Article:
An Er: glass laser is used with a 1-Hz repetition rate, 30-J/cm(2) fluence, and a hand piece with a 2-mm spot size. Nonthermal nonablative treatment is performed using two LED (LEDA SCR red light: 635 nm, 40 to AZD4547 supplier 120 W/cm(2), 40 to 120 J/cm(2); LEDA SCR yellow light: 585 nm, 16 to 35 W/cm(2), 20 to 100 J/cm(2); spot size 16 x 10 cm). Immediate responses as well as responses 1, 3, or 7 days postprocedure are studied; untreated skin explants serve as control. Immunohistochemical investigation (HSP70) is performed in all native, nontreated, and Er: glass laser- or LED-treated samples (n=175). Nonablative laser therapy leads to a clear time-dependent induction of epidermally
expressed HSP70, peaking between one to three PR 171 days post-treatment. In contrast, none of the various LED treatments up-regulated the HSP70 expression in our skin explant model. HSP70 is up-regulated by nonablative but thermal laser devices, but does not seem to play a significant role in the induction of skin remodeling induced by photomodulation. The maximum of HSP70 expression is reached later after Er: glass laser intervention compared to ablative fractional (AFP) treatment. (C) 2010 Society of Photo-Optical Instrumentation Engineers. [DOI:10.1117/1.3449736]“
“Fulminant hepatic failure is a rare complication of infection by varicella zoster virus that is favored by immunosuppression.
Within 1 week, a 43-year-old male heart transplant recipient who was admitted with epigastric pain successively developed a generalized vesicular rash, hepatitis, and secondary multiorganic failure involving encephalopathy, despite treatment with acyclovir (since Day 2) and varicella zoster virus immunoglobulin (since Day 6). Emergency liver transplantation was performed on Day 9, and 36 months later, his heart and liver function are normal. J Heart Lung Transplant 2009;28:1215-6. Copyright (C) 2009 by the International MGCD0103 Society for Heart and Lung Transplantation.”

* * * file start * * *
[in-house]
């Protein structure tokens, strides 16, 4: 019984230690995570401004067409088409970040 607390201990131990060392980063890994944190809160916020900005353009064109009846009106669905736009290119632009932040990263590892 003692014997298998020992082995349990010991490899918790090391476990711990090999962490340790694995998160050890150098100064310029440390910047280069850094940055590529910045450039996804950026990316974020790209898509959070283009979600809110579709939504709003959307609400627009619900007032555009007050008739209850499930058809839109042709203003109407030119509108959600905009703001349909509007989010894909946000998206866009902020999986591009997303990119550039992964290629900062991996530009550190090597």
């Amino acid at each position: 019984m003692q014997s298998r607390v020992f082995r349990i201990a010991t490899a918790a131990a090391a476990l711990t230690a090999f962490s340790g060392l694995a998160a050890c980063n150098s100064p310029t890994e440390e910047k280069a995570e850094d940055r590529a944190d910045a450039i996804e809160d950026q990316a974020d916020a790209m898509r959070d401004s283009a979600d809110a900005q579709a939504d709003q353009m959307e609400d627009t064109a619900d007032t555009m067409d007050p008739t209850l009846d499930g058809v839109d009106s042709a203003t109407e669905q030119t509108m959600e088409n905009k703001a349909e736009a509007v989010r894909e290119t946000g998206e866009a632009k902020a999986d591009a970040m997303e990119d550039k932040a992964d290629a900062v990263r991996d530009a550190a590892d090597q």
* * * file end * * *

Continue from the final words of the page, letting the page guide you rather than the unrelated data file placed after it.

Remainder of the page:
“Association between maternal Group B Streptococcus (GBS) colonization diagnosed between 35 and 37 weeks of
gestation and early term birth (between 37 and 39 weeks) and maternal-fetal inflammatory response associated with this condition were tested. In this cohort study of women delivering at term at Centennial Women’s Hospital in Nashville, TN, GBS status and other clinical and demographic data were obtained from medical records. Exposed women were those testing positive for GBS (GBS positive [n = 490]) and the unexposed tested negative for GBS (GBS negative [n = 1,127]). To determine the inflammatory response associated with GBS, a cross sectional study, maternal and fetal plasma biomarkers (IL-1 beta, IL-2, IL-6, IL-8, and TNF-alpha) were measured in the same cohort. T-tests and logistic regression determined association between GBS status, biomarker concentrations and early term birth.